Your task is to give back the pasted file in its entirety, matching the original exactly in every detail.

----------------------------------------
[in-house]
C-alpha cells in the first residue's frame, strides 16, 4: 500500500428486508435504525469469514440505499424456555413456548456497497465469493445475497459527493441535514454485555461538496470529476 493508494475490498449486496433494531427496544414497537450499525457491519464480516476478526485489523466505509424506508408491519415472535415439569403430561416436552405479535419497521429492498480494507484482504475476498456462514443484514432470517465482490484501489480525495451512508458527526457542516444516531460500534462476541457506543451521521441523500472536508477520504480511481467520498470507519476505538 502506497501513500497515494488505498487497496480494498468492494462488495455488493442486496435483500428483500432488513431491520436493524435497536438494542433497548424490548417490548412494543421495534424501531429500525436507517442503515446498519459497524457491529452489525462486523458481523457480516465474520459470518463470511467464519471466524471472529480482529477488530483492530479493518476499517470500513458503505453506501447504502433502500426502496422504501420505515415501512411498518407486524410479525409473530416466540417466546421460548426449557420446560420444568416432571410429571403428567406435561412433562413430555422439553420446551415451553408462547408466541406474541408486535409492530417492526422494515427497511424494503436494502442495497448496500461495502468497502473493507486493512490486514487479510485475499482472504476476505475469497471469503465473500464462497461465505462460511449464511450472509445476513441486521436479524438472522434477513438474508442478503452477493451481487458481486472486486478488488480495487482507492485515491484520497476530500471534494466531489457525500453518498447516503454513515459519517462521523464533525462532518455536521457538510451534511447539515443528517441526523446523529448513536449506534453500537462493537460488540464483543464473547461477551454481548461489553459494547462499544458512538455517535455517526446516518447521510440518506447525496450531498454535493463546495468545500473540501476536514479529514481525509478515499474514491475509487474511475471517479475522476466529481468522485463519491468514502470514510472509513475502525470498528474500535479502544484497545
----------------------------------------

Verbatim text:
[in-house]
C-alpha cells in the first residue's frame, strides 16, 4: 500500500428486508435504525469469514440505499424456555413456548456497497465469493445475497459527493441535514454485555461538496470529476 493508494475490498449486496433494531427496544414497537450499525457491519464480516476478526485489523466505509424506508408491519415472535415439569403430561416436552405479535419497521429492498480494507484482504475476498456462514443484514432470517465482490484501489480525495451512508458527526457542516444516531460500534462476541457506543451521521441523500472536508477520504480511481467520498470507519476505538 502506497501513500497515494488505498487497496480494498468492494462488495455488493442486496435483500428483500432488513431491520436493524435497536438494542433497548424490548417490548412494543421495534424501531429500525436507517442503515446498519459497524457491529452489525462486523458481523457480516465474520459470518463470511467464519471466524471472529480482529477488530483492530479493518476499517470500513458503505453506501447504502433502500426502496422504501420505515415501512411498518407486524410479525409473530416466540417466546421460548426449557420446560420444568416432571410429571403428567406435561412433562413430555422439553420446551415451553408462547408466541406474541408486535409492530417492526422494515427497511424494503436494502442495497448496500461495502468497502473493507486493512490486514487479510485475499482472504476476505475469497471469503465473500464462497461465505462460511449464511450472509445476513441486521436479524438472522434477513438474508442478503452477493451481487458481486472486486478488488480495487482507492485515491484520497476530500471534494466531489457525500453518498447516503454513515459519517462521523464533525462532518455536521457538510451534511447539515443528517441526523446523529448513536449506534453500537462493537460488540464483543464473547461477551454481548461489553459494547462499544458512538455517535455517526446516518447521510440518506447525496450531498454535493463546495468545500473540501476536514479529514481525509478515499474514491475509487474511475471517479475522476466529481468522485463519491468514502470514510472509513475502525470498528474500535479502544484497545